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Porpoising can also contribute to decreasing the load required to create enough friction for sway damping.
-
With a conventional weight distribution/sway control hitch, that is correct, but not with a PPP hitch.
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Old 11-26-2012, 01:12 PM   #1051
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Yes. As I have mentioned several times before the resonant frequency of spring bars, ALL SPRING BARS HITCHES, is just about equal to that set up while traveling over a concrete slab highway at 60 mph.

It is almost impossible to conceive that the resonant frequency of the bushings could ever be met while driving. The lack of porpoising in this case is a freebee that is going to be very hard to argue against
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Old 11-26-2012, 01:30 PM   #1052
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Quote:
Originally Posted by Sean Woodruff View Post
However, porpoising is a symptom of improper weight distribution. Without the front axle loaded enough there will be "bounce" in some combinations.

That said, some tow vehicles will not bounce with under 100% of the front axle load.
This calls for a 'Porpoising Forum Rally/Workshop' somewhere near MN-23 between Ogilvie & Mora MN (or I-90 between Beloit & Madison, WI). It would be a great way to tune up a lot of rigs.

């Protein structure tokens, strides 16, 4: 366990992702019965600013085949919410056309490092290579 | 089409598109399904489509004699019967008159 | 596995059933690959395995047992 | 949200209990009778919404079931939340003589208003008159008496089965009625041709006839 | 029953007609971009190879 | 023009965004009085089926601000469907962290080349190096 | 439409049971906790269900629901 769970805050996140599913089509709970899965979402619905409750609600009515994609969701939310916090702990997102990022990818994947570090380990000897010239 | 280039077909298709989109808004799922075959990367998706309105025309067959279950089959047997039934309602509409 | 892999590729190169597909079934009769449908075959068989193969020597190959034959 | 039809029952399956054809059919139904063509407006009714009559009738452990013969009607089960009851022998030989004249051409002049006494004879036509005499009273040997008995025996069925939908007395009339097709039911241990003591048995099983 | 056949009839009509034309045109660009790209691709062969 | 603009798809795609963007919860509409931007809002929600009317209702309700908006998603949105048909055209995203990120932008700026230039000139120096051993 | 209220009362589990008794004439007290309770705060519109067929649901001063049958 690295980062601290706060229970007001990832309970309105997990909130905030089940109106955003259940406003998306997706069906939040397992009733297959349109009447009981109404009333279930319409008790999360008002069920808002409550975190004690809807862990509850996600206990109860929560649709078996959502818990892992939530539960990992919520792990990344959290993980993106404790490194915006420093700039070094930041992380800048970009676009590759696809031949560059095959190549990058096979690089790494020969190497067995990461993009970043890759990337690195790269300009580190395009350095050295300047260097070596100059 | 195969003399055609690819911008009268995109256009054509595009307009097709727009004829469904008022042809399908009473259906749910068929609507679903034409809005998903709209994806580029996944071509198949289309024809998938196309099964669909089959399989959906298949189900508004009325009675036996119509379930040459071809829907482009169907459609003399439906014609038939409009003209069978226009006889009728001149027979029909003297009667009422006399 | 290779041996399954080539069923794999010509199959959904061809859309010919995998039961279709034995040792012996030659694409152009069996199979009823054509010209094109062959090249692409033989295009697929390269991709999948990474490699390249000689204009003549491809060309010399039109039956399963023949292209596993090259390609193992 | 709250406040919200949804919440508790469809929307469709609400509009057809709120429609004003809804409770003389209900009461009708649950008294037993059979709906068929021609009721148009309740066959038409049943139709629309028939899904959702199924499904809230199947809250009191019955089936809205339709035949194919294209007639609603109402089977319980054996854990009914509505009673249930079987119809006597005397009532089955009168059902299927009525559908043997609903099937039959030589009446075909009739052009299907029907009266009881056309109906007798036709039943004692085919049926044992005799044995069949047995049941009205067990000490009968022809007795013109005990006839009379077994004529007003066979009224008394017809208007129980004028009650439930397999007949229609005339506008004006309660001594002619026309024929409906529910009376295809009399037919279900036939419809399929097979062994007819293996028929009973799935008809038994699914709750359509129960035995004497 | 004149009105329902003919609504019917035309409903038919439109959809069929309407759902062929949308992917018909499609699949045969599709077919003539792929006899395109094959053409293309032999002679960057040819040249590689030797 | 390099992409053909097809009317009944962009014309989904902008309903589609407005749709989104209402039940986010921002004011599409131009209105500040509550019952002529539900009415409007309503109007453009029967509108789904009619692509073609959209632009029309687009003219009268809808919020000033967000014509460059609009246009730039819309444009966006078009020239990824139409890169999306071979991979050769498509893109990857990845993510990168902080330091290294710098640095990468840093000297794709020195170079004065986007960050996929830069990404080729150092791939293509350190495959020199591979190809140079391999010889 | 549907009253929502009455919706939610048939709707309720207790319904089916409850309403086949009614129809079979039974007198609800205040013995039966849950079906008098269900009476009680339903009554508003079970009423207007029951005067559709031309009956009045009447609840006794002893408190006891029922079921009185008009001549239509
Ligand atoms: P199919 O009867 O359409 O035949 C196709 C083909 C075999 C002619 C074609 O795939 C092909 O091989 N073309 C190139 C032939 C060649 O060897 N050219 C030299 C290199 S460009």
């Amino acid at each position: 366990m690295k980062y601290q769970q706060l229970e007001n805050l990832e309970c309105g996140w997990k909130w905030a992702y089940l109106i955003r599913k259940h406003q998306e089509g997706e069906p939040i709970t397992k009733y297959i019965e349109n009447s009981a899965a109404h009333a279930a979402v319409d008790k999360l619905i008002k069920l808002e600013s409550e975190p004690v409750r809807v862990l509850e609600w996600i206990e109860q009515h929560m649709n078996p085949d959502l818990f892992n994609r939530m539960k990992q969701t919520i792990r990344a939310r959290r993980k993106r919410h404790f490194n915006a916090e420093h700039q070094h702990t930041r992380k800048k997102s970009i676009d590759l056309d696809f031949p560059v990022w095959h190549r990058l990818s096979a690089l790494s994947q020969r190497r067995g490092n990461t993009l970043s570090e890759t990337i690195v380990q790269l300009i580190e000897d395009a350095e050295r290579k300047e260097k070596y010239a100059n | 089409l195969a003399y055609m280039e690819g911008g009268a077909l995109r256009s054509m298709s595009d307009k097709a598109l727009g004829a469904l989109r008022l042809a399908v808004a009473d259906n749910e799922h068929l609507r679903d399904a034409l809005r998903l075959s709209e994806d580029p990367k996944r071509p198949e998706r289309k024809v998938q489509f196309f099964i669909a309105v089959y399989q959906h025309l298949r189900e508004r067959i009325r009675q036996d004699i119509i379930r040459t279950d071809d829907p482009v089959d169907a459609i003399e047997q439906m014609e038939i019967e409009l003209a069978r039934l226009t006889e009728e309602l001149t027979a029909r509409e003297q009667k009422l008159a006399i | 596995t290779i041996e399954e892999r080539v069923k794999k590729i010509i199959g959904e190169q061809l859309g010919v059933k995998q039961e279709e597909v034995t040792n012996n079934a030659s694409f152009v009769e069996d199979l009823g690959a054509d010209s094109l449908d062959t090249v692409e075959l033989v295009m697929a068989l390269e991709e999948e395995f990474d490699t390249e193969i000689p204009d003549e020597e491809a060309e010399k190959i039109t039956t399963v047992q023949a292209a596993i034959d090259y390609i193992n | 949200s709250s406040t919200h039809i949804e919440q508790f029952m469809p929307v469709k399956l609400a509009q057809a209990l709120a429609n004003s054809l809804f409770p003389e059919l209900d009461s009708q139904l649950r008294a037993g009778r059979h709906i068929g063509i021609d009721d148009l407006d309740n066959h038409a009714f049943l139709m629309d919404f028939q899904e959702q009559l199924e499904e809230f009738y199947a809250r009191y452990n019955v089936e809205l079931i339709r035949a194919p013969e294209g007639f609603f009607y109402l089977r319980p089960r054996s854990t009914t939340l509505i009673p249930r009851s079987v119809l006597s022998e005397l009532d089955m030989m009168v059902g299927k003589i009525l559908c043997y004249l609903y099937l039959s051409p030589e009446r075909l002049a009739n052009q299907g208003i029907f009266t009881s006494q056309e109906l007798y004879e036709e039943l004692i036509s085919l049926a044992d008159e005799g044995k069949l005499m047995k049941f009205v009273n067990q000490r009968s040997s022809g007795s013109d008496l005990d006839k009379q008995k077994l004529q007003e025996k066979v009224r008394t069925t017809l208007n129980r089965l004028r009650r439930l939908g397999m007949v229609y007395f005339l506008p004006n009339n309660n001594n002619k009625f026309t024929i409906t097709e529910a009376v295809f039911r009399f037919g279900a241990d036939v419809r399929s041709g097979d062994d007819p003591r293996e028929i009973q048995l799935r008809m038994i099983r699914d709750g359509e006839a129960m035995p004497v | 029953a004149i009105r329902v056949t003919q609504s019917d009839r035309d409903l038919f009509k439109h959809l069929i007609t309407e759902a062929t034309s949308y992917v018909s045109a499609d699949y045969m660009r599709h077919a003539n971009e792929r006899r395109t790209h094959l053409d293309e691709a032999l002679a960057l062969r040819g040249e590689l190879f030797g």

I've heard this attribution before. It certainly may be true to some degree. Regardless how I modify my WD I cannot go on some tired poured concrete roads without shaking up the propane so bad that my stove won't light for a month. Just kidding... More elaboration is gooder -- maybe even its own thread.

Bob with a GMC Sierra 3/4 ton and Reese DualCam
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Old 11-26-2012, 01:37 PM   #1053
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Yes. As I have mentioned several times before the resonant frequency of spring bars, ALL SPRING BARS HITCHES, is just about equal to that set up while traveling over a concrete slab highway at 60 mph.
I can remove it with a couple cranks of a ratchet wrench at any speed.

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It is almost impossible to conceive that the resonant frequency of the bushings could ever be met while driving. The lack of porpoising in this case is a freebee that is going to be very hard to argue against
The bounce is more a function of the weight distributed, or lack thereof, that the resonant frequency of bars or bushings.


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Old 11-26-2012, 01:41 PM   #1054
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The amount of weight (whatever that is), directed to the front axles should be an amount related to optimum handling and performance. I will continue to rely on the experience of seasoned towing professionals to advise.
Well, that depends on your definition of "seasoned". Is that a person who sells hitches and sets them up for other users, or would that be someone who has actually used several various types of hitches, with different trailers and tow vehicles over a period of some thirty+ years?
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Old 11-26-2012, 02:08 PM   #1055